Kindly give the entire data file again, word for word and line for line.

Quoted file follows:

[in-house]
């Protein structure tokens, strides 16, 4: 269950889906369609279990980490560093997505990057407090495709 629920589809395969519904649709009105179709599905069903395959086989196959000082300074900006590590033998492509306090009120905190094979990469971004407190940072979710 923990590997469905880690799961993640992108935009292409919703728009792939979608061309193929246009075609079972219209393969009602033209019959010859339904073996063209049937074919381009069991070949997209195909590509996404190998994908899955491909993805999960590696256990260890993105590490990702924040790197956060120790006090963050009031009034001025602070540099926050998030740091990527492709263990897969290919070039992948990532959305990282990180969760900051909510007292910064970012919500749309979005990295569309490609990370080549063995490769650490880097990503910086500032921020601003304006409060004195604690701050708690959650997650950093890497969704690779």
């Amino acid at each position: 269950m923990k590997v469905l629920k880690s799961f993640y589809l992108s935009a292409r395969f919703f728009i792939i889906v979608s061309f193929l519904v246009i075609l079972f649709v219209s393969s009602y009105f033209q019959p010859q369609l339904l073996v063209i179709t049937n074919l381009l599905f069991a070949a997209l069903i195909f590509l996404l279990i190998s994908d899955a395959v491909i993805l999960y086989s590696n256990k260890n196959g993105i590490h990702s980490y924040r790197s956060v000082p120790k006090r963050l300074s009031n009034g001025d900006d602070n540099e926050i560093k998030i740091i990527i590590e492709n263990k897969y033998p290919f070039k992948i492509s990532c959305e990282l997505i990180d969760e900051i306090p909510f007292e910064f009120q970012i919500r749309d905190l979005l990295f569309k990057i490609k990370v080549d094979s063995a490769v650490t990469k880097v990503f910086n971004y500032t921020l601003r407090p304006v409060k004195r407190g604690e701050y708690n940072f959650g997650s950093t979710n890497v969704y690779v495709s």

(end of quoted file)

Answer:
[in-house]
């Protein structure tokens, strides 16, 4: 269950889906369609279990980490560093997505990057407090495709 629920589809395969519904649709009105179709599905069903395959086989196959000082300074900006590590033998492509306090009120905190094979990469971004407190940072979710 923990590997469905880690799961993640992108935009292409919703728009792939979608061309193929246009075609079972219209393969009602033209019959010859339904073996063209049937074919381009069991070949997209195909590509996404190998994908899955491909993805999960590696256990260890993105590490990702924040790197956060120790006090963050009031009034001025602070540099926050998030740091990527492709263990897969290919070039992948990532959305990282990180969760900051909510007292910064970012919500749309979005990295569309490609990370080549063995490769650490880097990503910086500032921020601003304006409060004195604690701050708690959650997650950093890497969704690779």
């Amino acid at each position: 269950m923990k590997v469905l629920k880690s799961f993640y589809l992108s935009a292409r395969f919703f728009i792939i889906v979608s061309f193929l519904v246009i075609l079972f649709v219209s393969s009602y009105f033209q019959p010859q369609l339904l073996v063209i179709t049937n074919l381009l599905f069991a070949a997209l069903i195909f590509l996404l279990i190998s994908d899955a395959v491909i993805l999960y086989s590696n256990k260890n196959g993105i590490h990702s980490y924040r790197s956060v000082p120790k006090r963050l300074s009031n009034g001025d900006d602070n540099e926050i560093k998030i740091i990527i590590e492709n263990k897969y033998p290919f070039k992948i492509s990532c959305e990282l997505i990180d969760e900051i306090p909510f007292e910064f009120q970012i919500r749309d905190l979005l990295f569309k990057i490609k990370v080549d094979s063995a490769v650490t990469k880097v990503f910086n971004y500032t921020l601003r407090p304006v409060k004195r407190g604690e701050y708690n940072f959650g997650s950093t979710n890497v969704y690779v495709s």